As a parent I try to say yes as much as possible. I look for ways to say yes. However you cannot avoid the need to say no. As Otis is mobile he is hearing it more than ever. He is probably hearing it a little too much. I re-read some of my Montessori texts and Montessori from the Start probably has the best description of how to say no.
I think at first it's important to remember that infants don't know what no means. Just by saying it, repeating it and getting louder or more urgent won't help. At this age you physically need to show your child what no means. This could be as simple as removing the forbidden item from the child's reach, line of sight or redirecting your child.
Lillard and Jessen (Montessori from the Start) refer to redirecting the child in a respectful manner.
If you child crawls or walks rapidly away from you, try not to swoop her up from behind into your arms. Instead, go around in front of her and stop her motion by facing her. You are then able to redirect her energies in a decisive and, at the same time respectful manner.
Because so often I see children (I possibly have done this myself) treat their child like a piece of clay, picking them up from behind, without any warning to redirect them.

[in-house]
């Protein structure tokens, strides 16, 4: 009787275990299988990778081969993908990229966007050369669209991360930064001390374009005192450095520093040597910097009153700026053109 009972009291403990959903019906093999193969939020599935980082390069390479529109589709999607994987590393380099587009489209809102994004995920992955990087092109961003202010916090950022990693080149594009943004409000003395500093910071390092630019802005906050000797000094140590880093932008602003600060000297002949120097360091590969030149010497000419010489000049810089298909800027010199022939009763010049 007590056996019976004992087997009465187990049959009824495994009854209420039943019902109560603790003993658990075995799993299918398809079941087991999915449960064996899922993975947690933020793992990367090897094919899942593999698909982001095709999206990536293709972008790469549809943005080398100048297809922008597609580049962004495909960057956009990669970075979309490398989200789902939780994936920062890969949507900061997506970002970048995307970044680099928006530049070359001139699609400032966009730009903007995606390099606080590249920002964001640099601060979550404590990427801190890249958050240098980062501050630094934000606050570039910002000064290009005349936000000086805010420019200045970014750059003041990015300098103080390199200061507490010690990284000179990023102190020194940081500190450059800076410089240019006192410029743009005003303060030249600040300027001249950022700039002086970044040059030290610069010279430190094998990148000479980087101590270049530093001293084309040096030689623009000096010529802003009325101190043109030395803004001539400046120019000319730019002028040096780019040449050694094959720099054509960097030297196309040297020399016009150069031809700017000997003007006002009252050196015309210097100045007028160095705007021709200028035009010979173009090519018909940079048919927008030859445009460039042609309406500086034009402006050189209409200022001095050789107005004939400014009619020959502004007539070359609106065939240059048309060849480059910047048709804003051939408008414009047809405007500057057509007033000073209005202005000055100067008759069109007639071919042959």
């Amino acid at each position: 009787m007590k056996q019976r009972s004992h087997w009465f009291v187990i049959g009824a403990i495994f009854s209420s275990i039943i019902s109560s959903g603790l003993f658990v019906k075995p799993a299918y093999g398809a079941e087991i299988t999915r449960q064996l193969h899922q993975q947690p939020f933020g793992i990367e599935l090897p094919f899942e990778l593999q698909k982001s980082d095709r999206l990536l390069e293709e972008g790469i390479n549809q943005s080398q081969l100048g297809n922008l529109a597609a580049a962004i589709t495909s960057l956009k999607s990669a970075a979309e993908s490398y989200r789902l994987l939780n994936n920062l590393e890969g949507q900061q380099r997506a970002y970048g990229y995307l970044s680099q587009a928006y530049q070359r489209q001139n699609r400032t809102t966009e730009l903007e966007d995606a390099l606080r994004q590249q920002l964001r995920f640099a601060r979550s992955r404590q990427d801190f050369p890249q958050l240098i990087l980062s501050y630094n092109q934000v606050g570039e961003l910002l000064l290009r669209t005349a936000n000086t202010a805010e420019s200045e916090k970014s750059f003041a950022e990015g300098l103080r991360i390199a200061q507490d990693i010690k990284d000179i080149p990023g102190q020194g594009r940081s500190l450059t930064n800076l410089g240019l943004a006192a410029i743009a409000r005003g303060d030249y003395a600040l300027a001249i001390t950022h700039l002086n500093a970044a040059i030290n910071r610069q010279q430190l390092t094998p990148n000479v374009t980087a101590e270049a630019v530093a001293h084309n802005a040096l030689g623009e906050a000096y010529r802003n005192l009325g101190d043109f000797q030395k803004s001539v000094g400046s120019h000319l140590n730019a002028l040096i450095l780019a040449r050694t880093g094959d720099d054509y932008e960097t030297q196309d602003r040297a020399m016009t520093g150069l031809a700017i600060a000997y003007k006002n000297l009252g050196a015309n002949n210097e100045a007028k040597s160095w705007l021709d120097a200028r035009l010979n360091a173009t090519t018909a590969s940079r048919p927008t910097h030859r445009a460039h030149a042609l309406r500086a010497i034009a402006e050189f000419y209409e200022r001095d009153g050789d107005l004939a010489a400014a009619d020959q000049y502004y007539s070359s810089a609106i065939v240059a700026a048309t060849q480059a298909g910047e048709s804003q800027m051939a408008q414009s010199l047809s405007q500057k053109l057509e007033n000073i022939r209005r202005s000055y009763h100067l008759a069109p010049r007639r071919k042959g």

By redirecting your child in this way, you are showing her that she is not a "lump of clay" to you; she is a developing person. You are respecting her as someone who must one day "turn herself around" and not expect "rescue from behind".
Another tip from Lillard and Jessen. Be consistent.
Redirect her behaviour every single time that that behaviour is inappropriate. Do not think that maybe this once you can let something go. You cannot. The child can only internalise firmness and an understanding of finality and limits in life from your consistency and your confindent manner in helping her.
And this wonderful quote
...the adult's role is to "teach children limits with love or the world will teach them without it."
This is the advice I need right now. Limits with love.